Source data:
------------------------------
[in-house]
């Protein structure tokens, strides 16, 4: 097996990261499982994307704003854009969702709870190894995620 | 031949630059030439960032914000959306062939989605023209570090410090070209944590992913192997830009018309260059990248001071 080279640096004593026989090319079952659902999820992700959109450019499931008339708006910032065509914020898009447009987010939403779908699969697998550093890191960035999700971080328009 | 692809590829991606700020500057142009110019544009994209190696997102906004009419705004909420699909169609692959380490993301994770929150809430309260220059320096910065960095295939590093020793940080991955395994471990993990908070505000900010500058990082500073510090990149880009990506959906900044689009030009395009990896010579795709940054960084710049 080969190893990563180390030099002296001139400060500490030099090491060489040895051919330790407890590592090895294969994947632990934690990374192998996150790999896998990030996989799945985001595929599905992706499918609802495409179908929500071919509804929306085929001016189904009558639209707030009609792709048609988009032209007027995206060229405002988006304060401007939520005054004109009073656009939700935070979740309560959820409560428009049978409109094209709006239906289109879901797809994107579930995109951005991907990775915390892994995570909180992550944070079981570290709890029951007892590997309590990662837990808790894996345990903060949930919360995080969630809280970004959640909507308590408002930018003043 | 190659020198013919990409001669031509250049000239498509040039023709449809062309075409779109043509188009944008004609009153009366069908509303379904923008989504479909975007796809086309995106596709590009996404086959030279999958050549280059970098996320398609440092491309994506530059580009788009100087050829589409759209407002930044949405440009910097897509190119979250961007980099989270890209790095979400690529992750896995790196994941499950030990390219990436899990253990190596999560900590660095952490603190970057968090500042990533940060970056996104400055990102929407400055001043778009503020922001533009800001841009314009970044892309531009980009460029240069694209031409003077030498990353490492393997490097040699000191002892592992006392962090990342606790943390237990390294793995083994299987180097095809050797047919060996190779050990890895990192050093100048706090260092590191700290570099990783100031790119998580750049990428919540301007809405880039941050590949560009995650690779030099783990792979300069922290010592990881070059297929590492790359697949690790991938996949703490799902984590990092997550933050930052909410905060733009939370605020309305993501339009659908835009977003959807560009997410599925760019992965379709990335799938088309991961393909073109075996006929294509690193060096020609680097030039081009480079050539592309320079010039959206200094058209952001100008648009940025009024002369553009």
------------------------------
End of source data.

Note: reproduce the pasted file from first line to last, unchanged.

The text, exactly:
[in-house]
């Protein structure tokens, strides 16, 4: 097996990261499982994307704003854009969702709870190894995620 | 031949630059030439960032914000959306062939989605023209570090410090070209944590992913192997830009018309260059990248001071 080279640096004593026989090319079952659902999820992700959109450019499931008339708006910032065509914020898009447009987010939403779908699969697998550093890191960035999700971080328009 | 692809590829991606700020500057142009110019544009994209190696997102906004009419705004909420699909169609692959380490993301994770929150809430309260220059320096910065960095295939590093020793940080991955395994471990993990908070505000900010500058990082500073510090990149880009990506959906900044689009030009395009990896010579795709940054960084710049 080969190893990563180390030099002296001139400060500490030099090491060489040895051919330790407890590592090895294969994947632990934690990374192998996150790999896998990030996989799945985001595929599905992706499918609802495409179908929500071919509804929306085929001016189904009558639209707030009609792709048609988009032209007027995206060229405002988006304060401007939520005054004109009073656009939700935070979740309560959820409560428009049978409109094209709006239906289109879901797809994107579930995109951005991907990775915390892994995570909180992550944070079981570290709890029951007892590997309590990662837990808790894996345990903060949930919360995080969630809280970004959640909507308590408002930018003043 | 190659020198013919990409001669031509250049000239498509040039023709449809062309075409779109043509188009944008004609009153009366069908509303379904923008989504479909975007796809086309995106596709590009996404086959030279999958050549280059970098996320398609440092491309994506530059580009788009100087050829589409759209407002930044949405440009910097897509190119979250961007980099989270890209790095979400690529992750896995790196994941499950030990390219990436899990253990190596999560900590660095952490603190970057968090500042990533940060970056996104400055990102929407400055001043778009503020922001533009800001841009314009970044892309531009980009460029240069694209031409003077030498990353490492393997490097040699000191002892592992006392962090990342606790943390237990390294793995083994299987180097095809050797047919060996190779050990890895990192050093100048706090260092590191700290570099990783100031790119998580750049990428919540301007809405880039941050590949560009995650690779030099783990792979300069922290010592990881070059297929590492790359697949690790991938996949703490799902984590990092997550933050930052909410905060733009939370605020309305993501339009659908835009977003959807560009997410599925760019992965379709990335799938088309991961393909073109075996006929294509690193060096020609680097030039081009480079050539592309320079010039959206200094058209952001100008648009940025009024002369553009």